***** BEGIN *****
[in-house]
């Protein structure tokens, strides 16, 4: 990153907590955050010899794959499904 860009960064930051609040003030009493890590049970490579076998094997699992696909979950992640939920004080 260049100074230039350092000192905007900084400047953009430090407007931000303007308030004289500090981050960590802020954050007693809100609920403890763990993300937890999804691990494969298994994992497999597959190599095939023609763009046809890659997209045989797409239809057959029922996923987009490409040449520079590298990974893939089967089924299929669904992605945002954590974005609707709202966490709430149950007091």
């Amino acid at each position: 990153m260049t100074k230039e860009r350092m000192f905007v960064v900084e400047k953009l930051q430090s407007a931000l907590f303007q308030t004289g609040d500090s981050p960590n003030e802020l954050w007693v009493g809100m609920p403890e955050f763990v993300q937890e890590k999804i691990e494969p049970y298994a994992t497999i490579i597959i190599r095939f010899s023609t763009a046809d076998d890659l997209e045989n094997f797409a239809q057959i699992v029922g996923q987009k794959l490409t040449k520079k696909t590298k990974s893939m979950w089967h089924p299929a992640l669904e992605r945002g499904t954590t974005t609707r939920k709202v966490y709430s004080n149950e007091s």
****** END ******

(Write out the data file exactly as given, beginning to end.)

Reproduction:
[in-house]
């Protein structure tokens, strides 16, 4: 990153907590955050010899794959499904 860009960064930051609040003030009493890590049970490579076998094997699992696909979950992640939920004080 260049100074230039350092000192905007900084400047953009430090407007931000303007308030004289500090981050960590802020954050007693809100609920403890763990993300937890999804691990494969298994994992497999597959190599095939023609763009046809890659997209045989797409239809057959029922996923987009490409040449520079590298990974893939089967089924299929669904992605945002954590974005609707709202966490709430149950007091």
């Amino acid at each position: 990153m260049t100074k230039e860009r350092m000192f905007v960064v900084e400047k953009l930051q430090s407007a931000l907590f303007q308030t004289g609040d500090s981050p960590n003030e802020l954050w007693v009493g809100m609920p403890e955050f763990v993300q937890e890590k999804i691990e494969p049970y298994a994992t497999i490579i597959i190599r095939f010899s023609t763009a046809d076998d890659l997209e045989n094997f797409a239809q057959i699992v029922g996923q987009k794959l490409t040449k520079k696909t590298k990974s893939m979950w089967h089924p299929a992640l669904e992605r945002g499904t954590t974005t609707r939920k709202v966490y709430s004080n149950e007091s």